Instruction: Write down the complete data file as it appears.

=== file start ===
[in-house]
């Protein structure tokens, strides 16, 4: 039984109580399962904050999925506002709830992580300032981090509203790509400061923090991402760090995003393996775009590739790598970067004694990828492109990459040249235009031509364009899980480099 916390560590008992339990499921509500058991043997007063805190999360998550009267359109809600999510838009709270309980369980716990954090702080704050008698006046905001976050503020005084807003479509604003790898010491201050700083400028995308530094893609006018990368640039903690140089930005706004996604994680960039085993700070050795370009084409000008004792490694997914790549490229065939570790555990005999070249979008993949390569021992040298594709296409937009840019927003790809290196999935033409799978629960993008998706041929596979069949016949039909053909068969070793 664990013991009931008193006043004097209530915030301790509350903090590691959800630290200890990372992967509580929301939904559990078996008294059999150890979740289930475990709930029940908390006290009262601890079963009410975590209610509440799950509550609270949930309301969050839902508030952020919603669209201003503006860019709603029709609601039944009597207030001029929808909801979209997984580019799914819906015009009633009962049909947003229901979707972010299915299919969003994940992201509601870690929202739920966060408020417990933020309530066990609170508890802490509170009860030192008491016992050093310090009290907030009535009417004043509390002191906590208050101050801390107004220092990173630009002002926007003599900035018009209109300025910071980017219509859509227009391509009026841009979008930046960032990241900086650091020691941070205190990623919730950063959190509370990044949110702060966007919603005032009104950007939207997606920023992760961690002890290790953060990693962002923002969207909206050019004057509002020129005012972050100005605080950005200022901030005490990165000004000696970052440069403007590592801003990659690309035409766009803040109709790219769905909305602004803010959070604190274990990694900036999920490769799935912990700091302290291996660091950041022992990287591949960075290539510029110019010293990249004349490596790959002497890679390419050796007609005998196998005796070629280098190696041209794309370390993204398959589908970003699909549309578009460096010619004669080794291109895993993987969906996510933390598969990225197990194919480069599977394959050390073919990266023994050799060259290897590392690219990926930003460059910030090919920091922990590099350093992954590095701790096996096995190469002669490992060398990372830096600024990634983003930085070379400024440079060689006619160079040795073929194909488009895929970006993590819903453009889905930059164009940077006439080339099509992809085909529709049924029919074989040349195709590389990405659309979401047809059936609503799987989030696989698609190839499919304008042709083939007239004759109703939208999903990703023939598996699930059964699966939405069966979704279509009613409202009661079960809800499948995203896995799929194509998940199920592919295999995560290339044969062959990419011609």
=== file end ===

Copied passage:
[in-house]
């Protein structure tokens, strides 16, 4: 039984109580399962904050999925506002709830992580300032981090509203790509400061923090991402760090995003393996775009590739790598970067004694990828492109990459040249235009031509364009899980480099 916390560590008992339990499921509500058991043997007063805190999360998550009267359109809600999510838009709270309980369980716990954090702080704050008698006046905001976050503020005084807003479509604003790898010491201050700083400028995308530094893609006018990368640039903690140089930005706004996604994680960039085993700070050795370009084409000008004792490694997914790549490229065939570790555990005999070249979008993949390569021992040298594709296409937009840019927003790809290196999935033409799978629960993008998706041929596979069949016949039909053909068969070793 664990013991009931008193006043004097209530915030301790509350903090590691959800630290200890990372992967509580929301939904559990078996008294059999150890979740289930475990709930029940908390006290009262601890079963009410975590209610509440799950509550609270949930309301969050839902508030952020919603669209201003503006860019709603029709609601039944009597207030001029929808909801979209997984580019799914819906015009009633009962049909947003229901979707972010299915299919969003994940992201509601870690929202739920966060408020417990933020309530066990609170508890802490509170009860030192008491016992050093310090009290907030009535009417004043509390002191906590208050101050801390107004220092990173630009002002926007003599900035018009209109300025910071980017219509859509227009391509009026841009979008930046960032990241900086650091020691941070205190990623919730950063959190509370990044949110702060966007919603005032009104950007939207997606920023992760961690002890290790953060990693962002923002969207909206050019004057509002020129005012972050100005605080950005200022901030005490990165000004000696970052440069403007590592801003990659690309035409766009803040109709790219769905909305602004803010959070604190274990990694900036999920490769799935912990700091302290291996660091950041022992990287591949960075290539510029110019010293990249004349490596790959002497890679390419050796007609005998196998005796070629280098190696041209794309370390993204398959589908970003699909549309578009460096010619004669080794291109895993993987969906996510933390598969990225197990194919480069599977394959050390073919990266023994050799060259290897590392690219990926930003460059910030090919920091922990590099350093992954590095701790096996096995190469002669490992060398990372830096600024990634983003930085070379400024440079060689006619160079040795073929194909488009895929970006993590819903453009889905930059164009940077006439080339099509992809085909529709049924029919074989040349195709590389990405659309979401047809059936609503799987989030696989698609190839499919304008042709083939007239004759109703939208999903990703023939598996699930059964699966939405069966979704279509009613409202009661079960809800499948995203896995799929194509998940199920592919295999995560290339044969062959990419011609």